Trickier Symptoms

When it comes to runny noses and coughing, Dr. Kooser said that deciding whether to keep a kid home from school is a little more difficult. If a child’s cough is uncontrollable, even if it’s dry, a kid should stay home until it starts improving. This is to help limit the spread of diseases like whooping cough.

For kids with runny noses, he recommends assessing the severity—noting that if it’s the first couple days of a running nose, and there is a lot of discharge, then they are probably contagious and should stay home.

With mild runny noses, sore throats or mild coughs, rather than looking at a single symptom, it’s best to look at the child’s overall behavior: Are they fatigued? Do they have a headache? Have their symptoms interfered with getting a good night’s sleep? Would they benefit from resting? If a kid is too uncomfortable to benefit from school, then they may be better off resting and recovering more quickly.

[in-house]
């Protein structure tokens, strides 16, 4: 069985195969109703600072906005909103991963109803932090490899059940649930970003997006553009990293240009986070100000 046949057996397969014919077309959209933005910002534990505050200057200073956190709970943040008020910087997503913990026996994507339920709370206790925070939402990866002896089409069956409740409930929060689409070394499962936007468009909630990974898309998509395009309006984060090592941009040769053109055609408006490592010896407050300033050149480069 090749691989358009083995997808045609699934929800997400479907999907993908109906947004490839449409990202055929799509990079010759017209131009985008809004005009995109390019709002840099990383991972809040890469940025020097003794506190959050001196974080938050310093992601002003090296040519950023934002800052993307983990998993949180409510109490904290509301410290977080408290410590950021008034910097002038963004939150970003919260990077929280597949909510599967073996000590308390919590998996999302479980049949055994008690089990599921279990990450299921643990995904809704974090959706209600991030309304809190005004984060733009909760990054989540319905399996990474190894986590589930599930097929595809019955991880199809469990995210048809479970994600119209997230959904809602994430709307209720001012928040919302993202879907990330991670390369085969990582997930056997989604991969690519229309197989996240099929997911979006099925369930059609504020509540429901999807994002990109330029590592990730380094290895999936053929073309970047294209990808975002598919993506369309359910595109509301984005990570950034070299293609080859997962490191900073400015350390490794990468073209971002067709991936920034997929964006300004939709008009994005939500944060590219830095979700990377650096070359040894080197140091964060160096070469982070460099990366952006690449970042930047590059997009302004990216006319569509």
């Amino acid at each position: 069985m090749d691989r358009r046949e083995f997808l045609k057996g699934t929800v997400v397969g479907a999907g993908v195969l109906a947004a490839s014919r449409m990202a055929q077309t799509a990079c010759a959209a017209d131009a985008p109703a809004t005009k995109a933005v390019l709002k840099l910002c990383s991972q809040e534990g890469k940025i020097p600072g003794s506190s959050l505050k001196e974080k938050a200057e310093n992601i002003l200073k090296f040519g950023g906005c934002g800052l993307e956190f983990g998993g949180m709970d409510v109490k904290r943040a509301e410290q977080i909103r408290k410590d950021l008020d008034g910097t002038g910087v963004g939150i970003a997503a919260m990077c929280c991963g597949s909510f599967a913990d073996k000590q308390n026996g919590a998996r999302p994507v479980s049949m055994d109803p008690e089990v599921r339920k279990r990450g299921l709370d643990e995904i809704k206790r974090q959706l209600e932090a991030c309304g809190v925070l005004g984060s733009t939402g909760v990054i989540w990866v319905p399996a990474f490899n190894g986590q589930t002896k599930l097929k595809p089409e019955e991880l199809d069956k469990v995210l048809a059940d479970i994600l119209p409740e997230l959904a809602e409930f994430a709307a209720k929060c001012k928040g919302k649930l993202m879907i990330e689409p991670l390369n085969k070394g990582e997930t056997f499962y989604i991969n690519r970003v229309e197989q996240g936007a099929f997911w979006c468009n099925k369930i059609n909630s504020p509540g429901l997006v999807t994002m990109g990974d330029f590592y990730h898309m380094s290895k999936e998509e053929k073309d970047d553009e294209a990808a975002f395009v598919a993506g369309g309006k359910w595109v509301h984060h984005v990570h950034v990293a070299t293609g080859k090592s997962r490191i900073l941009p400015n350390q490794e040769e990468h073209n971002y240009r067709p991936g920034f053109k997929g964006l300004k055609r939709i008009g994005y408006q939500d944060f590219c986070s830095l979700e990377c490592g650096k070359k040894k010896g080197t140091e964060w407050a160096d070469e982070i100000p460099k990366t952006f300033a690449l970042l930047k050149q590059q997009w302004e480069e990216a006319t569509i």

Do your best with what you know

When deciding whether to send your child to school, Dr. Kooser says that there is not always a right answer. He advises to “do the best you can with the knowledge you have.” The first two to three days of a virus is when it is most likely to be contagious. It is important to evaluate your kid’s condition during those days. Parents of younger kids may have a harder time since younger children are less precise about describing their symptoms.

It’s a judgment call and not an exact science. If a child gets sicker after having sent them to school, don’t be too hard on yourself. It can be difficult to know exactly how symptoms may progress or go away.